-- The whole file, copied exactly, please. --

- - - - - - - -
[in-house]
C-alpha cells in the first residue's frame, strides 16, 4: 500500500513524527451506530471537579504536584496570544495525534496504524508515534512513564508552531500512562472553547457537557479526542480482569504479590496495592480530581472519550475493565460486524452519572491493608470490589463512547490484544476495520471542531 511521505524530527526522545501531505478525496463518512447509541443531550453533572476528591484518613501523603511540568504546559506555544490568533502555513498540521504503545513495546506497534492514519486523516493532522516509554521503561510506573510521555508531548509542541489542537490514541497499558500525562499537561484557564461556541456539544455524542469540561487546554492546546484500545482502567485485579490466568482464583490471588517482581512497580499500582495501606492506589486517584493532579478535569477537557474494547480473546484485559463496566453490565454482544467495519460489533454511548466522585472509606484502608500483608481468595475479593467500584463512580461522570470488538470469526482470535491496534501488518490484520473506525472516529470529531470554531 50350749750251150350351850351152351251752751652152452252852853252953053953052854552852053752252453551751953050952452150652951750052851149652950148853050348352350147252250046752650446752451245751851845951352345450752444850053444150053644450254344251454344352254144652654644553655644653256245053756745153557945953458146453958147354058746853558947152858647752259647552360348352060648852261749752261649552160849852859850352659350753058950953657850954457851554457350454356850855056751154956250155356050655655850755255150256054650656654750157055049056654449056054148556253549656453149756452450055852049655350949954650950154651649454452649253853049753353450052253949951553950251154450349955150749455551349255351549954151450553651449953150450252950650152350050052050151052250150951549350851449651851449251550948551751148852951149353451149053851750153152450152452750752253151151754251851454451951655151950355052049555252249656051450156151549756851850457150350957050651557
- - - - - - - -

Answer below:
[in-house]
C-alpha cells in the first residue's frame, strides 16, 4: 500500500513524527451506530471537579504536584496570544495525534496504524508515534512513564508552531500512562472553547457537557479526542480482569504479590496495592480530581472519550475493565460486524452519572491493608470490589463512547490484544476495520471542531 511521505524530527526522545501531505478525496463518512447509541443531550453533572476528591484518613501523603511540568504546559506555544490568533502555513498540521504503545513495546506497534492514519486523516493532522516509554521503561510506573510521555508531548509542541489542537490514541497499558500525562499537561484557564461556541456539544455524542469540561487546554492546546484500545482502567485485579490466568482464583490471588517482581512497580499500582495501606492506589486517584493532579478535569477537557474494547480473546484485559463496566453490565454482544467495519460489533454511548466522585472509606484502608500483608481468595475479593467500584463512580461522570470488538470469526482470535491496534501488518490484520473506525472516529470529531470554531 50350749750251150350351850351152351251752751652152452252852853252953053953052854552852053752252453551751953050952452150652951750052851149652950148853050348352350147252250046752650446752451245751851845951352345450752444850053444150053644450254344251454344352254144652654644553655644653256245053756745153557945953458146453958147354058746853558947152858647752259647552360348352060648852261749752261649552160849852859850352659350753058950953657850954457851554457350454356850855056751154956250155356050655655850755255150256054650656654750157055049056654449056054148556253549656453149756452450055852049655350949954650950154651649454452649253853049753353450052253949951553950251154450349955150749455551349255351549954151450553651449953150450252950650152350050052050151052250150951549350851449651851449251550948551751148852951149353451149053851750153152450152452750752253151151754251851454451951655151950355052049555252249656051450156151549756851850457150350957050651557